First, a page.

William Faulkner: "If I could just stop doing this, I would be a writer."
This is my first blog post for the Algonquin Round Table Mysteries. It’s fitting that I talk about writing and about one of the main characters.
In my first book MURDER YOUR DARLINGS, one of the leading characters is a young William Faulkner. I just stumbled across a great site: an audio archive of Faulkner lectures and interviews while he was a writer-in-residence at the University of Virginia. Listen to Faulkner, in his own words, about being “demon-driven” to write:
Or read it here:
“I’ve heard people say, “Well, if I were not married and—and had children, I would be a writer.” I’ve heard people say, “If I could just stop doing this, I would be a writer.” I don’t believe that. I think if you’re going to write, you’re going to write, and nothing will stop you. That you can be involved, and probably the more you’re involved, it may be better for you. That maybe it’s—it’s bad to—to crawl off into the ivory tower and stay there, that maybe you do need to be involved, to get the edges beaten off of you a little every day may be good for the writer.”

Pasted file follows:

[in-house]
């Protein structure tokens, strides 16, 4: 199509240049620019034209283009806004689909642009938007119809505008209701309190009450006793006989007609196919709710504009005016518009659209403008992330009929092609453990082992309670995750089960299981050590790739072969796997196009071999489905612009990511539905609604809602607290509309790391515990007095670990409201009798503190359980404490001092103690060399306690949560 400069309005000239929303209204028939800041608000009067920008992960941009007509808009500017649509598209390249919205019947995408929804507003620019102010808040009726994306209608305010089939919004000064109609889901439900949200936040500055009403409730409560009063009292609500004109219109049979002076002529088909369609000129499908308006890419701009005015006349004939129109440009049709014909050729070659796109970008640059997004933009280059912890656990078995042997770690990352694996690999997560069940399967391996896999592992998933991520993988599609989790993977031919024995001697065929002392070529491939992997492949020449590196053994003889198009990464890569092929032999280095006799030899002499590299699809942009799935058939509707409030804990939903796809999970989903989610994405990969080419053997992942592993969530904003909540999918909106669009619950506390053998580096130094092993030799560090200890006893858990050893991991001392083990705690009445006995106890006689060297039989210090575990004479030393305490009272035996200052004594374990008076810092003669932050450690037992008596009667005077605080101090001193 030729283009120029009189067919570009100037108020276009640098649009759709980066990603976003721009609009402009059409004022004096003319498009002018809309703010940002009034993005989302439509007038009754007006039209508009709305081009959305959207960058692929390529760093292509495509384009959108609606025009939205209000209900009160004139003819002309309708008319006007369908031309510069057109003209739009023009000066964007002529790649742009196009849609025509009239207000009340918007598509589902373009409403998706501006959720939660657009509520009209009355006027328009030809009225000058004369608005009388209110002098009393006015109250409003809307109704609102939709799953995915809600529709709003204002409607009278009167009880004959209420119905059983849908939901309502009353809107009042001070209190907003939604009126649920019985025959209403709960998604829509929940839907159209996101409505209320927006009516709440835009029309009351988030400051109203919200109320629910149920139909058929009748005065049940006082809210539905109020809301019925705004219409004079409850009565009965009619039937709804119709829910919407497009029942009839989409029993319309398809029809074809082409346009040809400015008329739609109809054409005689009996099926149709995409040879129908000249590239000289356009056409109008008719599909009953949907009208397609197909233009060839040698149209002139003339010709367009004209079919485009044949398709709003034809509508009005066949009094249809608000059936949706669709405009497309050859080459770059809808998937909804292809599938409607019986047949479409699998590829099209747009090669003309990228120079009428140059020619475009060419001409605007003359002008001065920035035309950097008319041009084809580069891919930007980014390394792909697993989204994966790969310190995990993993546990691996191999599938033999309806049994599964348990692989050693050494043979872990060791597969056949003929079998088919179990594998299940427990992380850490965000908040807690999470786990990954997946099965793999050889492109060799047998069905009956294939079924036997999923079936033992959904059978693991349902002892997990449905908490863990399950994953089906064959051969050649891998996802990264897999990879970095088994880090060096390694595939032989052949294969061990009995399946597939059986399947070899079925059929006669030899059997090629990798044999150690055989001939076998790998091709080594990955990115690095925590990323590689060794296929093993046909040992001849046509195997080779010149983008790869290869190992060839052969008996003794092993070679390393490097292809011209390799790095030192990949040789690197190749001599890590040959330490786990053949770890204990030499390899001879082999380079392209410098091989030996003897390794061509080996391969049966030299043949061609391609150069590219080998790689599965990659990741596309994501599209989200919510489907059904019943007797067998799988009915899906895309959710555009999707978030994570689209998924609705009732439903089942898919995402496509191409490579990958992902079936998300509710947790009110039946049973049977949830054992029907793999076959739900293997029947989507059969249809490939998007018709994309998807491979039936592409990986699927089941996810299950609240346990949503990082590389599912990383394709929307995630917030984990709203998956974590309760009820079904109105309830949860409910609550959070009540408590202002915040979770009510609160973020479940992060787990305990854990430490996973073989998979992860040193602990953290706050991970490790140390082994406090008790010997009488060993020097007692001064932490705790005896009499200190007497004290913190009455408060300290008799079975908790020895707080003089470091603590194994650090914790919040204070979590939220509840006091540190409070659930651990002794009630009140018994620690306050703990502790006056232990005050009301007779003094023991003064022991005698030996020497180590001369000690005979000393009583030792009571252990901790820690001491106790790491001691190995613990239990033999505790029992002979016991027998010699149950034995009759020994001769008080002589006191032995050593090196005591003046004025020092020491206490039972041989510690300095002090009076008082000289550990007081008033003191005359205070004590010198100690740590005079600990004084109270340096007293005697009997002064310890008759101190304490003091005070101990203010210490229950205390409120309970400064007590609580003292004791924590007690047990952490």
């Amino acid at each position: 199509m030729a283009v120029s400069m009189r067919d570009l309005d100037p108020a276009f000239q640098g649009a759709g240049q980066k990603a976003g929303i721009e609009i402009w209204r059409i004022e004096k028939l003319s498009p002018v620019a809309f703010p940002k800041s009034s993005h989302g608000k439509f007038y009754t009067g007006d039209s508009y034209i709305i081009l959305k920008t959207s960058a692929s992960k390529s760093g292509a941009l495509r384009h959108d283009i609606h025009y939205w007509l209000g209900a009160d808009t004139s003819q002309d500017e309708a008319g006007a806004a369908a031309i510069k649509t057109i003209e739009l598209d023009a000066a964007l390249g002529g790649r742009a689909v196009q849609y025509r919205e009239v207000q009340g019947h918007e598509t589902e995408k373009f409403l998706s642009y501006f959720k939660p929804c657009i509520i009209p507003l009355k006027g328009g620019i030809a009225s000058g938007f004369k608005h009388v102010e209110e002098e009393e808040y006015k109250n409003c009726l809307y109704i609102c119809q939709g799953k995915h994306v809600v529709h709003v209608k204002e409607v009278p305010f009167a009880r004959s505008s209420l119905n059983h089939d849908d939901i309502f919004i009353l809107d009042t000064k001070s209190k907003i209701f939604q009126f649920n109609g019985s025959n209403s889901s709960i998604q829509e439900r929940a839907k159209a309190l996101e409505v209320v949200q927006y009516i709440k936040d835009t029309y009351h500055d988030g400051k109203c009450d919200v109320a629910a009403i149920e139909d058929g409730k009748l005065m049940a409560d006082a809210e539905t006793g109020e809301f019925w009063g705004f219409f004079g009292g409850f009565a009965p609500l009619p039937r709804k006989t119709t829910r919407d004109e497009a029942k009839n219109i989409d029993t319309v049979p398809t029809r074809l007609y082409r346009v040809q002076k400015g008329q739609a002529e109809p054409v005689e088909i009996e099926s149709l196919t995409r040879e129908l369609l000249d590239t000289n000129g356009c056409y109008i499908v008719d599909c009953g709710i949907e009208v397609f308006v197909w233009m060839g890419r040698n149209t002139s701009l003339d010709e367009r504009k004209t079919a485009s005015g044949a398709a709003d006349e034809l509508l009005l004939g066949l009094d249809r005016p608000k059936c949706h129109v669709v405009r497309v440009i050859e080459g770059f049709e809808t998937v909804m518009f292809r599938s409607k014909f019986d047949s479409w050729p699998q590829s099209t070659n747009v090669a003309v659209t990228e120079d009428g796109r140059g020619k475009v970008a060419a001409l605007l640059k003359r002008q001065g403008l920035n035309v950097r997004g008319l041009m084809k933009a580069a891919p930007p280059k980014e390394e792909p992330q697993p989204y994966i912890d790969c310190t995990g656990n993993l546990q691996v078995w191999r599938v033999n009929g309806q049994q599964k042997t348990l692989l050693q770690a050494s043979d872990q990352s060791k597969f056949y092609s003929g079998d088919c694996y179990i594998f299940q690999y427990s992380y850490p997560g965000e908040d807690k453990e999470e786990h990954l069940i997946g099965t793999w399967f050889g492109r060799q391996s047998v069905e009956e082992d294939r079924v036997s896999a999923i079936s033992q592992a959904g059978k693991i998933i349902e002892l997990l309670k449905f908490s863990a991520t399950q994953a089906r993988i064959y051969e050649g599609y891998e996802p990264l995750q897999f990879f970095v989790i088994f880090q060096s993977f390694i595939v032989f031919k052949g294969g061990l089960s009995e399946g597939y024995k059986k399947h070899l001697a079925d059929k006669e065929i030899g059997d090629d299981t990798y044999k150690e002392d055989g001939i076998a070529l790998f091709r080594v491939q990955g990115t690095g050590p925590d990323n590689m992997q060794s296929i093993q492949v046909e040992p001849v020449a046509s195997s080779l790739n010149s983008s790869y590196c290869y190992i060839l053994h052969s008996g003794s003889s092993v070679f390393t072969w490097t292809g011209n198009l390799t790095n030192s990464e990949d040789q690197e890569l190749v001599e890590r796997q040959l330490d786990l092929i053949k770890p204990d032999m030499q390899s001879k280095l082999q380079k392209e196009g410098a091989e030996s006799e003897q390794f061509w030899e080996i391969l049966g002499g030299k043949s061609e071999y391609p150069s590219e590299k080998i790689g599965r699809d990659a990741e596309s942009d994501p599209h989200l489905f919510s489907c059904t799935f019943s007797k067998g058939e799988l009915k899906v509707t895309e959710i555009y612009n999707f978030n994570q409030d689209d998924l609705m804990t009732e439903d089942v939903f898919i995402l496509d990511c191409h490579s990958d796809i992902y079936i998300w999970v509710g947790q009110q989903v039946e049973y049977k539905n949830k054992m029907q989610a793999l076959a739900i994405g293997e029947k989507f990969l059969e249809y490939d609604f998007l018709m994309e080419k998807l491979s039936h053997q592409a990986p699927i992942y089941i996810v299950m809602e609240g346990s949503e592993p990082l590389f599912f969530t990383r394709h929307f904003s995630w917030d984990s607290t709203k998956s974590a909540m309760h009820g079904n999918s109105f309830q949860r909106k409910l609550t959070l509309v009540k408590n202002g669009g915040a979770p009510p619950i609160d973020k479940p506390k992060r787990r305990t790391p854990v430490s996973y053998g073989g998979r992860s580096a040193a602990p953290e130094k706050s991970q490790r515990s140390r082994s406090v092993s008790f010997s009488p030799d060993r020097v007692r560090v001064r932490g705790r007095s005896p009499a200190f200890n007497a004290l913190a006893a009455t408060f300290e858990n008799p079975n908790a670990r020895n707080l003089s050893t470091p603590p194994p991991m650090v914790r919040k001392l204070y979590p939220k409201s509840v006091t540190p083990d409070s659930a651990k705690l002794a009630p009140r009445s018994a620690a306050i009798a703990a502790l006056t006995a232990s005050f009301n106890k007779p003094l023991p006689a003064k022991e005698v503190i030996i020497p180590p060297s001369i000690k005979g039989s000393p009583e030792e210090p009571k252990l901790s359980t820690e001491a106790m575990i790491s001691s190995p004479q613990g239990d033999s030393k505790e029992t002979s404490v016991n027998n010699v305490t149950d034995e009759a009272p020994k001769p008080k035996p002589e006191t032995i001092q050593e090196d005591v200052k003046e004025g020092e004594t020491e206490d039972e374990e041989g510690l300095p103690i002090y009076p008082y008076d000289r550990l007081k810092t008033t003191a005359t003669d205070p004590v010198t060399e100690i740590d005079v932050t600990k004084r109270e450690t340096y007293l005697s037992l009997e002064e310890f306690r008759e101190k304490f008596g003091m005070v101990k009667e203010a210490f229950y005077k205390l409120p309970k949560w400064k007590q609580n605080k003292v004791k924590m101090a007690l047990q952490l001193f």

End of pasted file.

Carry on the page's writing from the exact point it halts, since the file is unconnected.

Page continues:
I’m not sure if I totally agree with Faulkner—being married and having children certainly slow down your writing. With two little children, the edges are beaten off of me daily. Figuratively speaking, I’m so edgeless, I’m round as a bowling ball. But hopefully these daily beatings are paying off in the writing department!